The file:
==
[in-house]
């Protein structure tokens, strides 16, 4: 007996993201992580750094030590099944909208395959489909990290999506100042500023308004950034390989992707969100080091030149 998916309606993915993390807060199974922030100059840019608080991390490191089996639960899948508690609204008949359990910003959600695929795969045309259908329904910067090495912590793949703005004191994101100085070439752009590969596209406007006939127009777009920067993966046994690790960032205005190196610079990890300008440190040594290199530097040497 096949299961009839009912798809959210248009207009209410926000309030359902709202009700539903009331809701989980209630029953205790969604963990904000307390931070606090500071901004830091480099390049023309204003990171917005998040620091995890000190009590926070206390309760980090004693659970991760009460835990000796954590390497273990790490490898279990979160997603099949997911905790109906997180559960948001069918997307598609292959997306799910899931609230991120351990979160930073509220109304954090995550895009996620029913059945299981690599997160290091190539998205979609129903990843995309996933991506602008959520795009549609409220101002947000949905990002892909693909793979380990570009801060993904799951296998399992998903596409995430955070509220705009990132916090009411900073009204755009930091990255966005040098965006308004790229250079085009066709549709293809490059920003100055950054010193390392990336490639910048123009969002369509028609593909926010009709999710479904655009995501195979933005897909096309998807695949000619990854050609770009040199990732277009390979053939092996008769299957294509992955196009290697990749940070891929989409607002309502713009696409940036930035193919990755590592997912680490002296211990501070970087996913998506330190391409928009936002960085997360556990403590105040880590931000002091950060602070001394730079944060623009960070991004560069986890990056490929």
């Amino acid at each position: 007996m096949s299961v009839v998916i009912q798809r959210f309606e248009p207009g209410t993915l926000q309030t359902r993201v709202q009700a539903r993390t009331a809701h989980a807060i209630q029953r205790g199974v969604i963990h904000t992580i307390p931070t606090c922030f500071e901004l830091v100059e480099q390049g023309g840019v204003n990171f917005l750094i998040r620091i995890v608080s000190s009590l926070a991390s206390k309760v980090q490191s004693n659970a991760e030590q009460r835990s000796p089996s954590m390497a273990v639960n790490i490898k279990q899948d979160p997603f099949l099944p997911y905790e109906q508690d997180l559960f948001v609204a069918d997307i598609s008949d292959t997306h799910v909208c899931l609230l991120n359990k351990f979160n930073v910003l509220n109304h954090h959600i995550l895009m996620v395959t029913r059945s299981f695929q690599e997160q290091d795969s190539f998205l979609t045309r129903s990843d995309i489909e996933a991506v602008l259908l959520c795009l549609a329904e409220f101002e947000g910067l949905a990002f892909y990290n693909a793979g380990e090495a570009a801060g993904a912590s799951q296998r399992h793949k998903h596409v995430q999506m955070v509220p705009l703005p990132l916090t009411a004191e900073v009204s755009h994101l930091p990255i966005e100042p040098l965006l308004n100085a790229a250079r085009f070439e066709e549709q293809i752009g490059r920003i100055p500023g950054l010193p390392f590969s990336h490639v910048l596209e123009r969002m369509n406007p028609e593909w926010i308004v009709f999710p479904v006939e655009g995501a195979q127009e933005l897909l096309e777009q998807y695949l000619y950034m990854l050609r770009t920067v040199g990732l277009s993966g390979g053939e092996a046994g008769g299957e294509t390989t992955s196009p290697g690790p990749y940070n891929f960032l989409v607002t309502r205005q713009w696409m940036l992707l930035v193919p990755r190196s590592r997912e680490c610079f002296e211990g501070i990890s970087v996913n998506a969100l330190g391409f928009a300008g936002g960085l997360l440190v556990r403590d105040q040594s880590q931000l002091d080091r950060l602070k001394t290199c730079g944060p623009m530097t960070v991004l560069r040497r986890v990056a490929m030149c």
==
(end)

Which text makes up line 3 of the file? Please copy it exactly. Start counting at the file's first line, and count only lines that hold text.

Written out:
């Amino acid at each position: 007996m096949s299961v009839v998916i009912q798809r959210f309606e248009p207009g209410t993915l926000q309030t359902r993201v709202q009700a539903r993390t009331a809701h989980a807060i209630q029953r205790g199974v969604i963990h904000t992580i307390p931070t606090c922030f500071e901004l830091v100059e480099q390049g023309g840019v204003n990171f917005l750094i998040r620091i995890v608080s000190s009590l926070a991390s206390k309760v980090q490191s004693n659970a991760e030590q009460r835990s000796p089996s954590m390497a273990v639960n790490i490898k279990q899948d979160p997603f099949l099944p997911y905790e109906q508690d997180l559960f948001v609204a069918d997307i598609s008949d292959t997306h799910v909208c899931l609230l991120n359990k351990f979160n930073v910003l509220n109304h954090h959600i995550l895009m996620v395959t029913r059945s299981f695929q690599e997160q290091d795969s190539f998205l979609t045309r129903s990843d995309i489909e996933a991506v602008l259908l959520c795009l549609a329904e409220f101002e947000g910067l949905a990002f892909y990290n693909a793979g380990e090495a570009a801060g993904a912590s799951q296998r399992h793949k998903h596409v995430q999506m955070v509220p705009l703005p990132l916090t009411a004191e900073v009204s755009h994101l930091p990255i966005e100042p040098l965006l308004n100085a790229a250079r085009f070439e066709e549709q293809i752009g490059r920003i100055p500023g950054l010193p390392f590969s990336h490639v910048l596209e123009r969002m369509n406007p028609e593909w926010i308004v009709f999710p479904v006939e655009g995501a195979q127009e933005l897909l096309e777009q998807y695949l000619y950034m990854l050609r770009t920067v040199g990732l277009s993966g390979g053939e092996a046994g008769g299957e294509t390989t992955s196009p290697g690790p990749y940070n891929f960032l989409v607002t309502r205005q713009w696409m940036l992707l930035v193919p990755r190196s590592r997912e680490c610079f002296e211990g501070i990890s970087v996913n998506a969100l330190g391409f928009a300008g936002g960085l997360l440190v556990r403590d105040q040594s880590q931000l002091d080091r950060l602070k001394t290199c730079g944060p623009m530097t960070v991004l560069r040497r986890v990056a490929m030149c």